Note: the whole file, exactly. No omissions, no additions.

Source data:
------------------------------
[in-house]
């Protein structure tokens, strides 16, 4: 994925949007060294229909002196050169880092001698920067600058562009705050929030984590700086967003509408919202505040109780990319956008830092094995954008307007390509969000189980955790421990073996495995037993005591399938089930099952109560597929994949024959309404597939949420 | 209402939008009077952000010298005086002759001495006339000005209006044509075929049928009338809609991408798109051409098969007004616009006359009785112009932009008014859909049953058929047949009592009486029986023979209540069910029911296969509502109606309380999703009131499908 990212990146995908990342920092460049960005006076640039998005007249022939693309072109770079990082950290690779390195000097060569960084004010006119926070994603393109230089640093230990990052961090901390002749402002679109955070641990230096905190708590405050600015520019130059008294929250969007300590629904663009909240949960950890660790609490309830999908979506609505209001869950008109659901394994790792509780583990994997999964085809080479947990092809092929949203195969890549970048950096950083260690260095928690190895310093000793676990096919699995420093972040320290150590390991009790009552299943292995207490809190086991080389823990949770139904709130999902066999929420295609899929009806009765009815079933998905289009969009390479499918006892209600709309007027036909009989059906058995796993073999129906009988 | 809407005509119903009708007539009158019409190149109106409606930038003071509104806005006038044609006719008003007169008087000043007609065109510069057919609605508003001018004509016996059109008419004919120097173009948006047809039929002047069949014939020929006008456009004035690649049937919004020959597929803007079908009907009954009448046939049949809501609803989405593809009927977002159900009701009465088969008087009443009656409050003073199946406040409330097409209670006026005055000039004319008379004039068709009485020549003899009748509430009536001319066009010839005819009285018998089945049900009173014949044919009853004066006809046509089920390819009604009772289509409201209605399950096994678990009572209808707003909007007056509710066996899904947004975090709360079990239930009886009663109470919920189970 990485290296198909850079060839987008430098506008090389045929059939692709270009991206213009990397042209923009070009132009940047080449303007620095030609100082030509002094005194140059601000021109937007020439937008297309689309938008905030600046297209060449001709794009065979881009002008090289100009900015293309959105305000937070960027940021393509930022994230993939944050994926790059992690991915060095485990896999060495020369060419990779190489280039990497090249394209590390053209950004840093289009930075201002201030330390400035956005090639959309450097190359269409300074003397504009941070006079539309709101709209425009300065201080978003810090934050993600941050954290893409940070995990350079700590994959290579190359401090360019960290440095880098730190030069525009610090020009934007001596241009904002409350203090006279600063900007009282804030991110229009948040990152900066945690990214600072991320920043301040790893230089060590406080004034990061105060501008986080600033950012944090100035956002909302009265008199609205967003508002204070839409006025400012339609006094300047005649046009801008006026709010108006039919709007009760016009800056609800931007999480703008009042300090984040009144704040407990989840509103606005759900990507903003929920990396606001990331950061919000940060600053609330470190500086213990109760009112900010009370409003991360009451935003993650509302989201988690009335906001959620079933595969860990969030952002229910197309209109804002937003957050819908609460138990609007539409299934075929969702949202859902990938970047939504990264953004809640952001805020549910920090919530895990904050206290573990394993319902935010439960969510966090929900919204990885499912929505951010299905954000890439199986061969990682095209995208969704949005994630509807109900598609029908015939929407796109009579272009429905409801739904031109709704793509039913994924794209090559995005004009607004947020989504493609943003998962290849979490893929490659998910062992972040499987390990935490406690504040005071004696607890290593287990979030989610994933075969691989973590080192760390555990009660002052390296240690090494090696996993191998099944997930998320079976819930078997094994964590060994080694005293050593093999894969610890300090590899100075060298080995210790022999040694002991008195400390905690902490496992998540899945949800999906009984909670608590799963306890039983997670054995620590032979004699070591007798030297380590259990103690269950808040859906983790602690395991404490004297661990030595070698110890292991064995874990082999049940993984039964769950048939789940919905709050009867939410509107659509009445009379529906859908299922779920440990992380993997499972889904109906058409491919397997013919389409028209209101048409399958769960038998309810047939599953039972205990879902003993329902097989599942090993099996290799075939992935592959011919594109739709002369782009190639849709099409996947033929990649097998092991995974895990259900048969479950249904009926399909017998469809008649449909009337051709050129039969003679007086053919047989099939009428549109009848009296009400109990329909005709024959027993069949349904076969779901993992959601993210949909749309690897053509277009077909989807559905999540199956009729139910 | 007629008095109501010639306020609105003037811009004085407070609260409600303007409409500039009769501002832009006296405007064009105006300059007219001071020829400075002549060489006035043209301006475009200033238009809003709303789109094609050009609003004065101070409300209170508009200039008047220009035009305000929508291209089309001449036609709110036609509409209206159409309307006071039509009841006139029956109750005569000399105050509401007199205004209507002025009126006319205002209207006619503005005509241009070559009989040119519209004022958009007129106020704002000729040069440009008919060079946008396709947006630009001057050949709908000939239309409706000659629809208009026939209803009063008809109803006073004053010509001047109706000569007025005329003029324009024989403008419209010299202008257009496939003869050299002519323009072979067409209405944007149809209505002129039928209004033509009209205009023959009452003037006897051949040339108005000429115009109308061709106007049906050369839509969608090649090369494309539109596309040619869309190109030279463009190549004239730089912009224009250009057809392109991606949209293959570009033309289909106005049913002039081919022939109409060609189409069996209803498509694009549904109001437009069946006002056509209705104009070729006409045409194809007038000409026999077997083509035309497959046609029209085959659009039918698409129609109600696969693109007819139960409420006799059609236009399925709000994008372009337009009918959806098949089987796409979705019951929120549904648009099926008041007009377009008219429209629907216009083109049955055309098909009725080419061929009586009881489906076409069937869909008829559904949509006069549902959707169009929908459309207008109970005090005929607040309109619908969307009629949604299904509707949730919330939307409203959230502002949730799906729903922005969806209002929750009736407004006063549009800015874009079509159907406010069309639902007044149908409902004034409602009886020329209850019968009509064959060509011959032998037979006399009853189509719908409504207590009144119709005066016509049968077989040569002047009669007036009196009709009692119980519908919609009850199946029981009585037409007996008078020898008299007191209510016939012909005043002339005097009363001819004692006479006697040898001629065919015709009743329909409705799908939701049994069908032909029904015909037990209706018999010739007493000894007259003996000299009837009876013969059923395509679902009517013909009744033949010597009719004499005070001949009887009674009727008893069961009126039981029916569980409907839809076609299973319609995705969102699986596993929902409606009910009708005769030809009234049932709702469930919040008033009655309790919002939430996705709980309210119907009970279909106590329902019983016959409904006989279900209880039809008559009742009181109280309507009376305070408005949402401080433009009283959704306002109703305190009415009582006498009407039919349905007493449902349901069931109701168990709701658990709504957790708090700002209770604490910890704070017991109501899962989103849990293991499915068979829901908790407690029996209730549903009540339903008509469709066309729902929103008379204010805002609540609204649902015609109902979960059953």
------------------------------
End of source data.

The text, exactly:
[in-house]
């Protein structure tokens, strides 16, 4: 994925949007060294229909002196050169880092001698920067600058562009705050929030984590700086967003509408919202505040109780990319956008830092094995954008307007390509969000189980955790421990073996495995037993005591399938089930099952109560597929994949024959309404597939949420 | 209402939008009077952000010298005086002759001495006339000005209006044509075929049928009338809609991408798109051409098969007004616009006359009785112009932009008014859909049953058929047949009592009486029986023979209540069910029911296969509502109606309380999703009131499908 990212990146995908990342920092460049960005006076640039998005007249022939693309072109770079990082950290690779390195000097060569960084004010006119926070994603393109230089640093230990990052961090901390002749402002679109955070641990230096905190708590405050600015520019130059008294929250969007300590629904663009909240949960950890660790609490309830999908979506609505209001869950008109659901394994790792509780583990994997999964085809080479947990092809092929949203195969890549970048950096950083260690260095928690190895310093000793676990096919699995420093972040320290150590390991009790009552299943292995207490809190086991080389823990949770139904709130999902066999929420295609899929009806009765009815079933998905289009969009390479499918006892209600709309007027036909009989059906058995796993073999129906009988 | 809407005509119903009708007539009158019409190149109106409606930038003071509104806005006038044609006719008003007169008087000043007609065109510069057919609605508003001018004509016996059109008419004919120097173009948006047809039929002047069949014939020929006008456009004035690649049937919004020959597929803007079908009907009954009448046939049949809501609803989405593809009927977002159900009701009465088969008087009443009656409050003073199946406040409330097409209670006026005055000039004319008379004039068709009485020549003899009748509430009536001319066009010839005819009285018998089945049900009173014949044919009853004066006809046509089920390819009604009772289509409201209605399950096994678990009572209808707003909007007056509710066996899904947004975090709360079990239930009886009663109470919920189970 990485290296198909850079060839987008430098506008090389045929059939692709270009991206213009990397042209923009070009132009940047080449303007620095030609100082030509002094005194140059601000021109937007020439937008297309689309938008905030600046297209060449001709794009065979881009002008090289100009900015293309959105305000937070960027940021393509930022994230993939944050994926790059992690991915060095485990896999060495020369060419990779190489280039990497090249394209590390053209950004840093289009930075201002201030330390400035956005090639959309450097190359269409300074003397504009941070006079539309709101709209425009300065201080978003810090934050993600941050954290893409940070995990350079700590994959290579190359401090360019960290440095880098730190030069525009610090020009934007001596241009904002409350203090006279600063900007009282804030991110229009948040990152900066945690990214600072991320920043301040790893230089060590406080004034990061105060501008986080600033950012944090100035956002909302009265008199609205967003508002204070839409006025400012339609006094300047005649046009801008006026709010108006039919709007009760016009800056609800931007999480703008009042300090984040009144704040407990989840509103606005759900990507903003929920990396606001990331950061919000940060600053609330470190500086213990109760009112900010009370409003991360009451935003993650509302989201988690009335906001959620079933595969860990969030952002229910197309209109804002937003957050819908609460138990609007539409299934075929969702949202859902990938970047939504990264953004809640952001805020549910920090919530895990904050206290573990394993319902935010439960969510966090929900919204990885499912929505951010299905954000890439199986061969990682095209995208969704949005994630509807109900598609029908015939929407796109009579272009429905409801739904031109709704793509039913994924794209090559995005004009607004947020989504493609943003998962290849979490893929490659998910062992972040499987390990935490406690504040005071004696607890290593287990979030989610994933075969691989973590080192760390555990009660002052390296240690090494090696996993191998099944997930998320079976819930078997094994964590060994080694005293050593093999894969610890300090590899100075060298080995210790022999040694002991008195400390905690902490496992998540899945949800999906009984909670608590799963306890039983997670054995620590032979004699070591007798030297380590259990103690269950808040859906983790602690395991404490004297661990030595070698110890292991064995874990082999049940993984039964769950048939789940919905709050009867939410509107659509009445009379529906859908299922779920440990992380993997499972889904109906058409491919397997013919389409028209209101048409399958769960038998309810047939599953039972205990879902003993329902097989599942090993099996290799075939992935592959011919594109739709002369782009190639849709099409996947033929990649097998092991995974895990259900048969479950249904009926399909017998469809008649449909009337051709050129039969003679007086053919047989099939009428549109009848009296009400109990329909005709024959027993069949349904076969779901993992959601993210949909749309690897053509277009077909989807559905999540199956009729139910 | 007629008095109501010639306020609105003037811009004085407070609260409600303007409409500039009769501002832009006296405007064009105006300059007219001071020829400075002549060489006035043209301006475009200033238009809003709303789109094609050009609003004065101070409300209170508009200039008047220009035009305000929508291209089309001449036609709110036609509409209206159409309307006071039509009841006139029956109750005569000399105050509401007199205004209507002025009126006319205002209207006619503005005509241009070559009989040119519209004022958009007129106020704002000729040069440009008919060079946008396709947006630009001057050949709908000939239309409706000659629809208009026939209803009063008809109803006073004053010509001047109706000569007025005329003029324009024989403008419209010299202008257009496939003869050299002519323009072979067409209405944007149809209505002129039928209004033509009209205009023959009452003037006897051949040339108005000429115009109308061709106007049906050369839509969608090649090369494309539109596309040619869309190109030279463009190549004239730089912009224009250009057809392109991606949209293959570009033309289909106005049913002039081919022939109409060609189409069996209803498509694009549904109001437009069946006002056509209705104009070729006409045409194809007038000409026999077997083509035309497959046609029209085959659009039918698409129609109600696969693109007819139960409420006799059609236009399925709000994008372009337009009918959806098949089987796409979705019951929120549904648009099926008041007009377009008219429209629907216009083109049955055309098909009725080419061929009586009881489906076409069937869909008829559904949509006069549902959707169009929908459309207008109970005090005929607040309109619908969307009629949604299904509707949730919330939307409203959230502002949730799906729903922005969806209002929750009736407004006063549009800015874009079509159907406010069309639902007044149908409902004034409602009886020329209850019968009509064959060509011959032998037979006399009853189509719908409504207590009144119709005066016509049968077989040569002047009669007036009196009709009692119980519908919609009850199946029981009585037409007996008078020898008299007191209510016939012909005043002339005097009363001819004692006479006697040898001629065919015709009743329909409705799908939701049994069908032909029904015909037990209706018999010739007493000894007259003996000299009837009876013969059923395509679902009517013909009744033949010597009719004499005070001949009887009674009727008893069961009126039981029916569980409907839809076609299973319609995705969102699986596993929902409606009910009708005769030809009234049932709702469930919040008033009655309790919002939430996705709980309210119907009970279909106590329902019983016959409904006989279900209880039809008559009742009181109280309507009376305070408005949402401080433009009283959704306002109703305190009415009582006498009407039919349905007493449902349901069931109701168990709701658990709504957790708090700002209770604490910890704070017991109501899962989103849990293991499915068979829901908790407690029996209730549903009540339903008509469709066309729902929103008379204010805002609540609204649902015609109902979960059953």